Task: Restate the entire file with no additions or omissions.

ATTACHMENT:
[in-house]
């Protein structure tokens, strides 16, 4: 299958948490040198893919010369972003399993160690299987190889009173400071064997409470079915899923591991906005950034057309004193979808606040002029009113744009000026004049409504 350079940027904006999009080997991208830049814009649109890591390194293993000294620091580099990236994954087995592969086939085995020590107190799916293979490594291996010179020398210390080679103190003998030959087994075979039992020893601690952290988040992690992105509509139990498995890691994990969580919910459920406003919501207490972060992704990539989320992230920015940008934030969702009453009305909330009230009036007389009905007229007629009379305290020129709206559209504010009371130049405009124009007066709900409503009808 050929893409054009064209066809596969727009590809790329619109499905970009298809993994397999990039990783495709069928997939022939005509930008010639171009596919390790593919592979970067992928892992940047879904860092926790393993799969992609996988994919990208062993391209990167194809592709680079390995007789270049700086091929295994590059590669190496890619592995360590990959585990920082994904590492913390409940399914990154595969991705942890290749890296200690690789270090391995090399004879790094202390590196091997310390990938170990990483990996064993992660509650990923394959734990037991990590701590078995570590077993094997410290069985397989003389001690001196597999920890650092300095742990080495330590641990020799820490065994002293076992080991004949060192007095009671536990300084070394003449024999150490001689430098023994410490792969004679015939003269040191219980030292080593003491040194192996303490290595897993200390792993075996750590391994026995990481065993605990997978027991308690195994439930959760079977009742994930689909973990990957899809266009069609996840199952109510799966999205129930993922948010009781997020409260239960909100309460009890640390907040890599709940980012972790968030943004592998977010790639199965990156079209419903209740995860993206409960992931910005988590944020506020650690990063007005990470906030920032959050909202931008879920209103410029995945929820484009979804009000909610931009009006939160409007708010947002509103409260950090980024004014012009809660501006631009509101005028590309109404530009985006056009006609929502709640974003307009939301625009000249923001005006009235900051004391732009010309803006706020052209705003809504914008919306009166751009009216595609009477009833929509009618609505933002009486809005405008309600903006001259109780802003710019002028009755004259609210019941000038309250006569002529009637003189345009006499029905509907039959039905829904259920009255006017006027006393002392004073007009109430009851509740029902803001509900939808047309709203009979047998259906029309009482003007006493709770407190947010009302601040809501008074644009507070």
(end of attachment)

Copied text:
[in-house]
């Protein structure tokens, strides 16, 4: 299958948490040198893919010369972003399993160690299987190889009173400071064997409470079915899923591991906005950034057309004193979808606040002029009113744009000026004049409504 350079940027904006999009080997991208830049814009649109890591390194293993000294620091580099990236994954087995592969086939085995020590107190799916293979490594291996010179020398210390080679103190003998030959087994075979039992020893601690952290988040992690992105509509139990498995890691994990969580919910459920406003919501207490972060992704990539989320992230920015940008934030969702009453009305909330009230009036007389009905007229007629009379305290020129709206559209504010009371130049405009124009007066709900409503009808 050929893409054009064209066809596969727009590809790329619109499905970009298809993994397999990039990783495709069928997939022939005509930008010639171009596919390790593919592979970067992928892992940047879904860092926790393993799969992609996988994919990208062993391209990167194809592709680079390995007789270049700086091929295994590059590669190496890619592995360590990959585990920082994904590492913390409940399914990154595969991705942890290749890296200690690789270090391995090399004879790094202390590196091997310390990938170990990483990996064993992660509650990923394959734990037991990590701590078995570590077993094997410290069985397989003389001690001196597999920890650092300095742990080495330590641990020799820490065994002293076992080991004949060192007095009671536990300084070394003449024999150490001689430098023994410490792969004679015939003269040191219980030292080593003491040194192996303490290595897993200390792993075996750590391994026995990481065993605990997978027991308690195994439930959760079977009742994930689909973990990957899809266009069609996840199952109510799966999205129930993922948010009781997020409260239960909100309460009890640390907040890599709940980012972790968030943004592998977010790639199965990156079209419903209740995860993206409960992931910005988590944020506020650690990063007005990470906030920032959050909202931008879920209103410029995945929820484009979804009000909610931009009006939160409007708010947002509103409260950090980024004014012009809660501006631009509101005028590309109404530009985006056009006609929502709640974003307009939301625009000249923001005006009235900051004391732009010309803006706020052209705003809504914008919306009166751009009216595609009477009833929509009618609505933002009486809005405008309600903006001259109780802003710019002028009755004259609210019941000038309250006569002529009637003189345009006499029905509907039959039905829904259920009255006017006027006393002392004073007009109430009851509740029902803001509900939808047309709203009979047998259906029309009482003007006493709770407190947010009302601040809501008074644009507070």